Tuesday, December 28, 2010

Day 7 – Sailing the Nile

Sailing the Nile on a felucca has made me the happiest man alive. This is exactly what I had in mind when I dreamed on lazily gliding down the Nile.

Feluccas are heavy boats, with very broad beams, a massive mast, and a rudder whose post is a good 6 inches in diameter. Yet, with their impossibly tall triangular sails, they move gently through the water as if they were mythical monsters or sail fish.

Now, as all my students know an area of low pressure develops over the very hot land, which constantly draws wind in from the sea. In other words, the wind blows from the north, precisely in the direction in which we wanted to go. So Reis Awat, seasoned sailor that he is, tacked his way from one side of the river to the other, over and over again, so we effectively moved in zig zag fashion downstream. This curious way of advance is somewhat slow, but has the advantage of maximizing sailing time, and of giving the sailor alternate glimpses of both banks and their exotic landscapes. I should add that these are true sailing ships, with no form of mechanized locomotion, so the master has to be particularly vigilant to not lose his wind or get pushed unto a lee shore.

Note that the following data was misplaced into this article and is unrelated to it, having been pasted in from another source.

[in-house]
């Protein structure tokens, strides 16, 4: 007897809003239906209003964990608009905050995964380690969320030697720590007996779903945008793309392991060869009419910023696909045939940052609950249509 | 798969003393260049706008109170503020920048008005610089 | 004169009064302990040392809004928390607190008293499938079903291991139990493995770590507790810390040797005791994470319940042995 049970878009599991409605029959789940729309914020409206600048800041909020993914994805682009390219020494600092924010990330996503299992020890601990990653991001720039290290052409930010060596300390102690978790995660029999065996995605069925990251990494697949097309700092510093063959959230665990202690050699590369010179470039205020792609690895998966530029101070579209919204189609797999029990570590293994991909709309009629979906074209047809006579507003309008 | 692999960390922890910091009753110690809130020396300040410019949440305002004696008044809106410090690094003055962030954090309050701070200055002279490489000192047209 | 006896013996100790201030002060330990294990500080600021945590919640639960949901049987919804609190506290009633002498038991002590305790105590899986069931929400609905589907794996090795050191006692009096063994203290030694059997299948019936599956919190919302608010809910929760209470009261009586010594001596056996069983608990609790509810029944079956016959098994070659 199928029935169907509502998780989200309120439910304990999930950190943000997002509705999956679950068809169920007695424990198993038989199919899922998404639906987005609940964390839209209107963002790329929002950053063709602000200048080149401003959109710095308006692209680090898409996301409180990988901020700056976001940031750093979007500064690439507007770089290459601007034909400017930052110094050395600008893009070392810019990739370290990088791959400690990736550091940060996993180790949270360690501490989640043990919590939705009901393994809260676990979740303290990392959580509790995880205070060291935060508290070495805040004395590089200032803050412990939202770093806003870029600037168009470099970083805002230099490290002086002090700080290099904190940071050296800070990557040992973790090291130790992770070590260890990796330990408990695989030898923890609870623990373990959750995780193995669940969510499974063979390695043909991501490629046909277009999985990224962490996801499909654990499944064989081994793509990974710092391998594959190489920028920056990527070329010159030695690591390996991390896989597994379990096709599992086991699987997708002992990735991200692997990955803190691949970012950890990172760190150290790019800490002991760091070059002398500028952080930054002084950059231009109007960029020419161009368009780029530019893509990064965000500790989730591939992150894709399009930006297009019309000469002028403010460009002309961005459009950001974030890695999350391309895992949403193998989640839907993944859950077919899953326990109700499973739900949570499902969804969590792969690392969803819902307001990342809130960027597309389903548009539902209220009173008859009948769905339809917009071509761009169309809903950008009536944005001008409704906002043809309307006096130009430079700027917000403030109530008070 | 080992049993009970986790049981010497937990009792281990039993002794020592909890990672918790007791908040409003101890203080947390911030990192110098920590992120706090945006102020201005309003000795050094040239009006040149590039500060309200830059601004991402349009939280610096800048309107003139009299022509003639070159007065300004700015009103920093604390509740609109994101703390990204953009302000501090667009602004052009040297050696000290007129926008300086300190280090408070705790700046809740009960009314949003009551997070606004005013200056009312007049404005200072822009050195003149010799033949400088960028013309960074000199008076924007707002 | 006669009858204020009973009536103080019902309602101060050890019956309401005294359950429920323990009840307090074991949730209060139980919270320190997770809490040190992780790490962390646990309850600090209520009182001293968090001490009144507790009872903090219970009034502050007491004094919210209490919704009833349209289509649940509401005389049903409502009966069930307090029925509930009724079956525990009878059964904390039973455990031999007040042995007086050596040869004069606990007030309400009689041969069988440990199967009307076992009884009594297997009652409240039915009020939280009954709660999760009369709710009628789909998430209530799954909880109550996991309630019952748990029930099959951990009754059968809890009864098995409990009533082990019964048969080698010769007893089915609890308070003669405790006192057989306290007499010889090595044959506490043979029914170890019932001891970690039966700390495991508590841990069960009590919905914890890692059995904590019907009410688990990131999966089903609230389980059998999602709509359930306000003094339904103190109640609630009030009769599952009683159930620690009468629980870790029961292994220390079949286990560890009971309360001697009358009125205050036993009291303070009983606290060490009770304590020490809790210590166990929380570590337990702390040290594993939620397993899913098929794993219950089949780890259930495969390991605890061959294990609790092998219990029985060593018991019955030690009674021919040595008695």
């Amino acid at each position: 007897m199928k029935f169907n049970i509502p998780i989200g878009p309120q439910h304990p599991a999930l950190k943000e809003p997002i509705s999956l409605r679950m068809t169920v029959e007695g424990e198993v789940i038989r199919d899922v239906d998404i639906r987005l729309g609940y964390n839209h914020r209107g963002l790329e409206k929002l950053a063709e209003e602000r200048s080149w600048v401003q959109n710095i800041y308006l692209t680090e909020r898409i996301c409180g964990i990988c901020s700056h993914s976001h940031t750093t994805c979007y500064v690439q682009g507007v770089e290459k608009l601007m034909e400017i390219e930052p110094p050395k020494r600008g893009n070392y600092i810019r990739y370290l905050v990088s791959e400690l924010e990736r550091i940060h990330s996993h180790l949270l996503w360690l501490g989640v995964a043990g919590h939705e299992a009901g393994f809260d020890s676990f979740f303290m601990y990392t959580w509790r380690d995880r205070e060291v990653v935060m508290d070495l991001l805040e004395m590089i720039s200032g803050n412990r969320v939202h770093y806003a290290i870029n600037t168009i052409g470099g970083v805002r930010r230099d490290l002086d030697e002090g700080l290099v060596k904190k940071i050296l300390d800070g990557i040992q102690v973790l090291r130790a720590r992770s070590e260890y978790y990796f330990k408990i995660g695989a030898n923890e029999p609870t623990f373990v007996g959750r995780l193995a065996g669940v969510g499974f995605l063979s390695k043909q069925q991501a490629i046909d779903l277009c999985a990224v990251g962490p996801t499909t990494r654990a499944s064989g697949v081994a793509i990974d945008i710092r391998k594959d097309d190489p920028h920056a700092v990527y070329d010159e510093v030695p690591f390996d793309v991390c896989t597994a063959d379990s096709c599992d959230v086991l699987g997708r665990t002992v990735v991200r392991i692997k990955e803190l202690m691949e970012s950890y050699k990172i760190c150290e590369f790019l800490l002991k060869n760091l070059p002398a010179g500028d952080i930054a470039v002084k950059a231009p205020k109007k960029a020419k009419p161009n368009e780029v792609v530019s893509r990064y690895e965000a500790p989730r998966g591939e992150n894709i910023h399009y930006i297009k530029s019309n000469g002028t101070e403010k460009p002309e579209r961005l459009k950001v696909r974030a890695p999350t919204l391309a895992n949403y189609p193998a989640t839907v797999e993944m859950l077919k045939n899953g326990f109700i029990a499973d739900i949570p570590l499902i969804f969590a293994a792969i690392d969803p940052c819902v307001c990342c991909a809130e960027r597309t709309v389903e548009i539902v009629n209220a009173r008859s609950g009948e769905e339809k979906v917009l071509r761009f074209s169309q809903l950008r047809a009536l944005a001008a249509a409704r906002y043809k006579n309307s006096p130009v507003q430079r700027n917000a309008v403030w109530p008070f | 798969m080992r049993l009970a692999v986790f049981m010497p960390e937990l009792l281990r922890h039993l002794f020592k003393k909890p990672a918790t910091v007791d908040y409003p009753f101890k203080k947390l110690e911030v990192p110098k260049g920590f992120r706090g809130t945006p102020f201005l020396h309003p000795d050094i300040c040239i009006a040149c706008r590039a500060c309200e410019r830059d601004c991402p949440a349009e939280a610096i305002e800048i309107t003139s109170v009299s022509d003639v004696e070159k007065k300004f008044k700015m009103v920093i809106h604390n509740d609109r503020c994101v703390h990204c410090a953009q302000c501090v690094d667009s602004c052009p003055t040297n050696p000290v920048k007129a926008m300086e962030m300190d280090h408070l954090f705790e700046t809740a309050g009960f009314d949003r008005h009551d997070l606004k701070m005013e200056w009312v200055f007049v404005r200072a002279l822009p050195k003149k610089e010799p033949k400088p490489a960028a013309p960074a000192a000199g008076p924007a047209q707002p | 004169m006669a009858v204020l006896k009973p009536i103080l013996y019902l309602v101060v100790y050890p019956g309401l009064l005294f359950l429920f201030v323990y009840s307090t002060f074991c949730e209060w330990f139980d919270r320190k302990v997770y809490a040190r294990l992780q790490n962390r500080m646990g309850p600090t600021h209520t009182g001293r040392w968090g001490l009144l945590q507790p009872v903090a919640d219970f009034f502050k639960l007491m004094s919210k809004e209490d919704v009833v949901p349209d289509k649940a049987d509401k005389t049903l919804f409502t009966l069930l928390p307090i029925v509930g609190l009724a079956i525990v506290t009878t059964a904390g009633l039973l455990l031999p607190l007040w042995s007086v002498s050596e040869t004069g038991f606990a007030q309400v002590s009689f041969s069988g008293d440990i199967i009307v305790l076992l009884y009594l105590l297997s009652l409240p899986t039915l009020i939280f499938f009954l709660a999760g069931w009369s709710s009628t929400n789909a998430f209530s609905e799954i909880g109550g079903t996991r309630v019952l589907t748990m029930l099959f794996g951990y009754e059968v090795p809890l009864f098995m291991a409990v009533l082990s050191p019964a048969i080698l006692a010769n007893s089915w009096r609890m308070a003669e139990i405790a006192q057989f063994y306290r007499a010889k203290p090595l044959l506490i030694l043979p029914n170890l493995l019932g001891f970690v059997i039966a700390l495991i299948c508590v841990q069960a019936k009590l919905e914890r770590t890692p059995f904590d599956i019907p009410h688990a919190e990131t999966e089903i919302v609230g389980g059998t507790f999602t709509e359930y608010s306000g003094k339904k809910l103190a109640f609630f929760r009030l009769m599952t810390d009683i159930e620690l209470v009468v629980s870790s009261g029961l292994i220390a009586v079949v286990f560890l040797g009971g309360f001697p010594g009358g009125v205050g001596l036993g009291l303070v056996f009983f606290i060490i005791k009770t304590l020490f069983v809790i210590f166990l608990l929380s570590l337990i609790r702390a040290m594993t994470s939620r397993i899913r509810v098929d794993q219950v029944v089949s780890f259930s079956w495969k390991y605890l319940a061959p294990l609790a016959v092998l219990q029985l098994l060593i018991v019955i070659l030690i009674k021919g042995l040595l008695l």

All along our merry crew kept a constant flow of chatter, cups of sweet tea, and a very passable and varied number of meals. Nothing fancy, you understand, but traditional fare that goes remarkably well with the appetite that a fresh breeze seems to make particularly sharp: scrambled eggs with tomatoes and spices, pasta, rice with potatoes, falafel and salad with goat cheese, and abundant amounts of pita bread. Nobody went hungry on board!

My cup of joy overflowed when Reis Awat asked me to take the rudder (I had been hovering over him all morning long), and for a couple of hours I was Reis Horacio el-Misri (Captain Horacio the Egyptian!). I loved having the massive rudder under my control, and checked off one of the big items in my bucket list: Sail the Nile.

Later in the afternoon we had a bit of a change in the wind, when a hot air mass coming from the Sahara blew from the west, which allowed us to sail in a straight line, “running away” from this cross wind until it was time to anchor for the night.

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